From Uptown to downtown: Saanich’s ‘ambitious’ 30-year plan depends on region-wide rapid transit

WatchSaanich's bold new vision for its future promises to densify and put pedestrians first, but hinges on rapid transit. Kori Sidaway reports.

Right now the area of Uptown in Saanich is a busy throughway and outdoor shopping mecca. But a new plan is being pushed to transform Uptown into “downtown.”

“It really is an ambitious plan and future envisioning that addresses climate change, affordability, and the quality of life,” said Saanich Mayor Fred Haynes.

The plan, stretching over 20 to 30 years, would transform the area around Uptown into Saanich’s city centre as it prepares for an influx of residents.

According to the municipality, the population of the Douglas-Uptown area alone is growing by over four per cent annually, with its population projected to grow from 4,364 now to more than 9,000 by 2038.

And the new Uptown/Douglas Plan hopes to act as a guide to potential developers looking to build.

“Development applications now know where to go in and play. They know there the sandbox is if you like,” said Haynes. “Now, there will be rezoning needed…and if they want to go to the higher levels, then there’s a certain expectation of community amenities. What more they’re going to put on the table for the district to put the infrastructure in place that supports the higher density.”

That means buildings as high as 24 storeys for both residential and commercial use could be green-lit.

Central to the plan is converting much of the municipality’s grey to green by creating outdoor public plazas and putting pedestrians first.

“We’ve come up with a plan that increases housing of all kinds, commercial spaces, and industrial spaces and a plan that gives us the opportunity to build ourselves out of an auto-centric community,” said Mayor Haynes.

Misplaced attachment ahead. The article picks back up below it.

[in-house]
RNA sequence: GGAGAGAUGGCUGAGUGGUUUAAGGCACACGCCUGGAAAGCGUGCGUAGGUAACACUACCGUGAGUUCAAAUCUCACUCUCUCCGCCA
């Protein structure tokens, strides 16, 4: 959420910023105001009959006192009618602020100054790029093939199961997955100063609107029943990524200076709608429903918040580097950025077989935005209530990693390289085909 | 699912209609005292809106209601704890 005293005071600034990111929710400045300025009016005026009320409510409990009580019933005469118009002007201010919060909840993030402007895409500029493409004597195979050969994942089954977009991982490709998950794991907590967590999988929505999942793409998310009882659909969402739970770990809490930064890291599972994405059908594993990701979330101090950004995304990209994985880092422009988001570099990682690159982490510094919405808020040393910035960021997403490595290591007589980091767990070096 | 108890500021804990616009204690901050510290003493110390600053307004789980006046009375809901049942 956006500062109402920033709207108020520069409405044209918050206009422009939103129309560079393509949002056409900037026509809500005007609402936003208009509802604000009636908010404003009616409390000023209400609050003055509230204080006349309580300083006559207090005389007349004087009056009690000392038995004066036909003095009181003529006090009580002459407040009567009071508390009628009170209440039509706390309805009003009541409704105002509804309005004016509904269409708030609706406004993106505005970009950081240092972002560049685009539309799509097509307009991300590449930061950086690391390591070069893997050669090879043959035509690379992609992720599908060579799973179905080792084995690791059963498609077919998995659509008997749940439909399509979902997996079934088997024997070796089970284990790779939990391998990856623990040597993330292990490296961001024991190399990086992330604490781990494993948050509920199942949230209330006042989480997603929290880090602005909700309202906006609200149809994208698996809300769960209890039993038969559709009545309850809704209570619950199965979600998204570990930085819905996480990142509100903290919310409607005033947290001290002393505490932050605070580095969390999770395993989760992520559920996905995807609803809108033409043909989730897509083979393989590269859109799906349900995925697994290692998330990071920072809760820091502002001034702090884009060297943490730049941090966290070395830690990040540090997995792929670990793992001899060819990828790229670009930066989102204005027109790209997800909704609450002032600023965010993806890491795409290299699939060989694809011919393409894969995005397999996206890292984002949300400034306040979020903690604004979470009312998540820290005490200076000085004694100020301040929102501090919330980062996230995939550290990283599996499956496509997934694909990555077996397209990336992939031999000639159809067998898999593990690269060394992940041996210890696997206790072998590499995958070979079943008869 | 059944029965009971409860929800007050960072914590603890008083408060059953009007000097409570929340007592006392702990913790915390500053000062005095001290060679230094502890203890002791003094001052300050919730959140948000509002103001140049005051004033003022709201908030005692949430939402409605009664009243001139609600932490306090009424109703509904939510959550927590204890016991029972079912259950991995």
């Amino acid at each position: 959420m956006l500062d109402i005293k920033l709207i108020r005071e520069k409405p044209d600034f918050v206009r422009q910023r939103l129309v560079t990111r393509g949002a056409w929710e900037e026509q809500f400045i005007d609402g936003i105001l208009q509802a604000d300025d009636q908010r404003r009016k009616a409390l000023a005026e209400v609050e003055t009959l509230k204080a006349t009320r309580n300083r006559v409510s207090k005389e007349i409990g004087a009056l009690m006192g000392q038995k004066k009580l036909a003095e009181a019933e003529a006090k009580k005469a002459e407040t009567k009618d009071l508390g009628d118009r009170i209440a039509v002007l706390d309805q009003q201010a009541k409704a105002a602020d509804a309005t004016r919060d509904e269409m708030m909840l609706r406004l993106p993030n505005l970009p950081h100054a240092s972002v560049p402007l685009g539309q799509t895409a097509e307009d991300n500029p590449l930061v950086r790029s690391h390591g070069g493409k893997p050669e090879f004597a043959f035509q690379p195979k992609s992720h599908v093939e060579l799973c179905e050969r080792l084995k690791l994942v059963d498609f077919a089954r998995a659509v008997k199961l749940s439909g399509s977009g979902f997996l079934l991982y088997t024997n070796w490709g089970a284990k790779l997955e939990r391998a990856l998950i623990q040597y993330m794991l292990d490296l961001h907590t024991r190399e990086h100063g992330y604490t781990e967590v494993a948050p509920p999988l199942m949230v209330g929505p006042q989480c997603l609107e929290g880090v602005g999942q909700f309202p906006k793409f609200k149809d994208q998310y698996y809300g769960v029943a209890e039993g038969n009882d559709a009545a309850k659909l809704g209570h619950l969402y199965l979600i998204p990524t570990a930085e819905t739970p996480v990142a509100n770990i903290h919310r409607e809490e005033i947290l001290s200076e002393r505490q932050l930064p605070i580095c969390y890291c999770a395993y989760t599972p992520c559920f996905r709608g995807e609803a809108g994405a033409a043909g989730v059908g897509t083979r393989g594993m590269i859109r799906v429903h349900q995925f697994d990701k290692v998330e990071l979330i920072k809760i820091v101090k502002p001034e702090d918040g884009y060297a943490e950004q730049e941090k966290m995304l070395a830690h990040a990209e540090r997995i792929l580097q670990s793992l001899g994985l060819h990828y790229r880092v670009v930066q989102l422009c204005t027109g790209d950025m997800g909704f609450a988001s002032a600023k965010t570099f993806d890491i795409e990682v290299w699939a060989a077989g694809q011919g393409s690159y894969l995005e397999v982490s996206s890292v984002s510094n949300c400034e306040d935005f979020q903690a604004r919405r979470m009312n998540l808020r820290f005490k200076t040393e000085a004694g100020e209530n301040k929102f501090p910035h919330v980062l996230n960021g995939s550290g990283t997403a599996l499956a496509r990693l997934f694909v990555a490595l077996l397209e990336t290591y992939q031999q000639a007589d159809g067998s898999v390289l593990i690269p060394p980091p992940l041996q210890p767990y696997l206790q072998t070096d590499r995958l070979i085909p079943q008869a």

That’s a tough gig, considering 10 major roads run through the Uptown area.

As a result, the “aspirational plan” relies heavily on future changes to transportation infrastructure in the region.

“We envision light rapid transit coming in from the Westshore communities, ultimately all the way out to BC Ferries,” said John Schmuck,” former president of the Quadra Cedar Hill Community Association, who was on an Uptown advisory committee.

The new template sees Uptown as the transportation hub for the whole South Island.

But it’s an area crowded by 13 regional municipalities, so Schmuck says, the decision and action for rapid transit, has to come from the B.C. Ministry of Transportation.

“Ultimately it has to be the provincial government that shows leadership on this,” said Schmuck.

Schmuck draws on the example of the Canada Line, which opened to unexpected high use in 2009.

“They said there will never be enough people riding it. As soon as they opened, ridership was double what they expected,” said Schmuch.

“I’m optimistic that we could have the same for an LRT line out to the Westshore communities and out to the peninsula.”

The ambitious plan’s next step is a public hearing on Feb. 15.

Kori SidawayKori Sidaway

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